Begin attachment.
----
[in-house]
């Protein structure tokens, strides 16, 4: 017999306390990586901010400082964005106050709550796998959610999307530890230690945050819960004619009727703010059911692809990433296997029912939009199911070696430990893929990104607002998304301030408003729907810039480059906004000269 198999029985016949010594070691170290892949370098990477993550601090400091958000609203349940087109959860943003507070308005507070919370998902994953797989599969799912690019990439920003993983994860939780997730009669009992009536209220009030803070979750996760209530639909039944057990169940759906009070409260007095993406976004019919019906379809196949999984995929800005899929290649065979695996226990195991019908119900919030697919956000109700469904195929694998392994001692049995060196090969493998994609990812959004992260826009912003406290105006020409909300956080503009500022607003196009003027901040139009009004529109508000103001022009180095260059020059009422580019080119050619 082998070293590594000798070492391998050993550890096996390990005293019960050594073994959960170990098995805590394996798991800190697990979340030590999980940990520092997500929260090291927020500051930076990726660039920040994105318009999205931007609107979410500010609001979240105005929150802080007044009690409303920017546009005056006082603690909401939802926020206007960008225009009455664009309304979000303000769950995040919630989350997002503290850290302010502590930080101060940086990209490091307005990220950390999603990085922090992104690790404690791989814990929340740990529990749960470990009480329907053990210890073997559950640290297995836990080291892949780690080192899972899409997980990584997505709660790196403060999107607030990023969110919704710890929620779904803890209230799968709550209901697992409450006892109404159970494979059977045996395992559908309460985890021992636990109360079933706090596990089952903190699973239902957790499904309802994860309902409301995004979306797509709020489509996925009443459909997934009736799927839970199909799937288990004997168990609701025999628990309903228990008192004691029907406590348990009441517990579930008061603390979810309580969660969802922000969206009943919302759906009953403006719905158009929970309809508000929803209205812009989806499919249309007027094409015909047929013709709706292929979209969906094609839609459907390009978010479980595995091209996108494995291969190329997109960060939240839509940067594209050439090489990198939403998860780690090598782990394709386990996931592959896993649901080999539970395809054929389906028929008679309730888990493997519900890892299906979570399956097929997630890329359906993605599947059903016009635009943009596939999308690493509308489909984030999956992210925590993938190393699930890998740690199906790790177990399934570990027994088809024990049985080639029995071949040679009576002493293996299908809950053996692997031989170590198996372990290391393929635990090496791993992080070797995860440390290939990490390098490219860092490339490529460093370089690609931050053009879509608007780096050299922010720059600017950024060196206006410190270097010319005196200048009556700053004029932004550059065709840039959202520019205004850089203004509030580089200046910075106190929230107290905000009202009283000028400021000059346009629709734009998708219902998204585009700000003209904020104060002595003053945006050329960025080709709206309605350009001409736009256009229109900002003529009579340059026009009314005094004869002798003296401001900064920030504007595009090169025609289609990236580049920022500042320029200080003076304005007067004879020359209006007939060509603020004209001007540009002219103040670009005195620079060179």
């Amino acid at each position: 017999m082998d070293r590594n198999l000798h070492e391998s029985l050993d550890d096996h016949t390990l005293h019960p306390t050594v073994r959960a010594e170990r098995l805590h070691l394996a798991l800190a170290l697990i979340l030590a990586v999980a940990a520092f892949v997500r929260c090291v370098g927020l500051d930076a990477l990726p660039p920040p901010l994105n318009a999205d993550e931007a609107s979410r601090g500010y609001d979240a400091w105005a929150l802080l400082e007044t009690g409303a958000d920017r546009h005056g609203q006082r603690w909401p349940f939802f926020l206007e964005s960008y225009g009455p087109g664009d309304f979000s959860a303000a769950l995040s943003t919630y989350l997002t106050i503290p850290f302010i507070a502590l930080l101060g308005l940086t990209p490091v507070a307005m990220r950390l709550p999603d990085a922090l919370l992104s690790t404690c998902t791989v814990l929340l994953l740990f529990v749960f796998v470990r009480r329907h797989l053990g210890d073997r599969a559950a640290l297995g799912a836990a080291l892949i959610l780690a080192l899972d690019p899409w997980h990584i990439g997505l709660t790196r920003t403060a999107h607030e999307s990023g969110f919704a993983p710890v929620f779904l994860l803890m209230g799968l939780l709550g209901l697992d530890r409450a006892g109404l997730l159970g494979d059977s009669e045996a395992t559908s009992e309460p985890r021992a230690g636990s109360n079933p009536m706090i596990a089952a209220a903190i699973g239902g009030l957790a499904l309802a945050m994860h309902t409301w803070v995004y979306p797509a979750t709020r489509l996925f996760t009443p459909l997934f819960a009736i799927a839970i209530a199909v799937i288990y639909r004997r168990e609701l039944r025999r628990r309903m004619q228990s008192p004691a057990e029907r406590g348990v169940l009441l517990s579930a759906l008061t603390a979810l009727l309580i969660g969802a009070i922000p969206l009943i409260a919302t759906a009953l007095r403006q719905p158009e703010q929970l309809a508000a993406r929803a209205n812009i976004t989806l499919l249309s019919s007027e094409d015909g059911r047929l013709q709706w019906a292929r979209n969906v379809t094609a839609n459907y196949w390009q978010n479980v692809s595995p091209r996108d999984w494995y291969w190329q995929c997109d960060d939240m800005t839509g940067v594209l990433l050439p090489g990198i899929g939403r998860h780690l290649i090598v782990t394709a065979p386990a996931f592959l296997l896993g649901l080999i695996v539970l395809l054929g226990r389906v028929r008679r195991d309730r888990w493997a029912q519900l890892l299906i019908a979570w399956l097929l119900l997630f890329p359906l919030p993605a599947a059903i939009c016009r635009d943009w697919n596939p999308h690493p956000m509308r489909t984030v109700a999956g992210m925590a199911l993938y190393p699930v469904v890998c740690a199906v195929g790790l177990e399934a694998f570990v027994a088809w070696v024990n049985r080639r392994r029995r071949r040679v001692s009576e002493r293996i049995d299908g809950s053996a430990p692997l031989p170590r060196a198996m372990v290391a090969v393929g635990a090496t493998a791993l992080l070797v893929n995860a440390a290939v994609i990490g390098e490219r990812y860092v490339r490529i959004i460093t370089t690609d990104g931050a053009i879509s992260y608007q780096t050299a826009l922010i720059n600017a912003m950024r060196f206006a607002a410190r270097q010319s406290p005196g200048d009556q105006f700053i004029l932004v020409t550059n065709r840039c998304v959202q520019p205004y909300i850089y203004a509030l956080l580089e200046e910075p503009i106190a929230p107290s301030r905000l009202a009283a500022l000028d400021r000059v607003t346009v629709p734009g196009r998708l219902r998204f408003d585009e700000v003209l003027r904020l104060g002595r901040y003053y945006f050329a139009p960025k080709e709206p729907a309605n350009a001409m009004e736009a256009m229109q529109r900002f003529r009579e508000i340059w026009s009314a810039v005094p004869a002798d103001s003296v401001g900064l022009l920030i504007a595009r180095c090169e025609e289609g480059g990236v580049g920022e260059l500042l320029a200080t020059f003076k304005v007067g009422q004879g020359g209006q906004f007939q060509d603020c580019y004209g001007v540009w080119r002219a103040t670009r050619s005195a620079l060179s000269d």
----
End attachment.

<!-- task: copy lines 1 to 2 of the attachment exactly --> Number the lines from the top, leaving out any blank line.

[in-house]
């Protein structure tokens, strides 16, 4: 017999306390990586901010400082964005106050709550796998959610999307530890230690945050819960004619009727703010059911692809990433296997029912939009199911070696430990893929990104607002998304301030408003729907810039480059906004000269 198999029985016949010594070691170290892949370098990477993550601090400091958000609203349940087109959860943003507070308005507070919370998902994953797989599969799912690019990439920003993983994860939780997730009669009992009536209220009030803070979750996760209530639909039944057990169940759906009070409260007095993406976004019919019906379809196949999984995929800005899929290649065979695996226990195991019908119900919030697919956000109700469904195929694998392994001692049995060196090969493998994609990812959004992260826009912003406290105006020409909300956080503009500022607003196009003027901040139009009004529109508000103001022009180095260059020059009422580019080119050619 082998070293590594000798070492391998050993550890096996390990005293019960050594073994959960170990098995805590394996798991800190697990979340030590999980940990520092997500929260090291927020500051930076990726660039920040994105318009999205931007609107979410500010609001979240105005929150802080007044009690409303920017546009005056006082603690909401939802926020206007960008225009009455664009309304979000303000769950995040919630989350997002503290850290302010502590930080101060940086990209490091307005990220950390999603990085922090992104690790404690791989814990929340740990529990749960470990009480329907053990210890073997559950640290297995836990080291892949780690080192899972899409997980990584997505709660790196403060999107607030990023969110919704710890929620779904803890209230799968709550209901697992409450006892109404159970494979059977045996395992559908309460985890021992636990109360079933706090596990089952903190699973239902957790499904309802994860309902409301995004979306797509709020489509996925009443459909997934009736799927839970199909799937288990004997168990609701025999628990309903228990008192004691029907406590348990009441517990579930008061603390979810309580969660969802922000969206009943919302759906009953403006719905158009929970309809508000929803209205812009989806499919249309007027094409015909047929013709709706292929979209969906094609839609459907390009978010479980595995091209996108494995291969190329997109960060939240839509940067594209050439090489990198939403998860780690090598782990394709386990996931592959896993649901080999539970395809054929389906028929008679309730888990493997519900890892299906979570399956097929997630890329359906993605599947059903016009635009943009596939999308690493509308489909984030999956992210925590993938190393699930890998740690199906790790177990399934570990027994088809024990049985080639029995071949040679009576002493293996299908809950053996692997031989170590198996372990290391393929635990090496791993992080070797995860440390290939990490390098490219860092490339490529460093370089690609931050053009879509608007780096050299922010720059600017950024060196206006410190270097010319005196200048009556700053004029932004550059065709840039959202520019205004850089203004509030580089200046910075106190929230107290905000009202009283000028400021000059346009629709734009998708219902998204585009700000003209904020104060002595003053945006050329960025080709709206309605350009001409736009256009229109900002003529009579340059026009009314005094004869002798003296401001900064920030504007595009090169025609289609990236580049920022500042320029200080003076304005007067004879020359209006007939060509603020004209001007540009002219103040670009005195620079060179």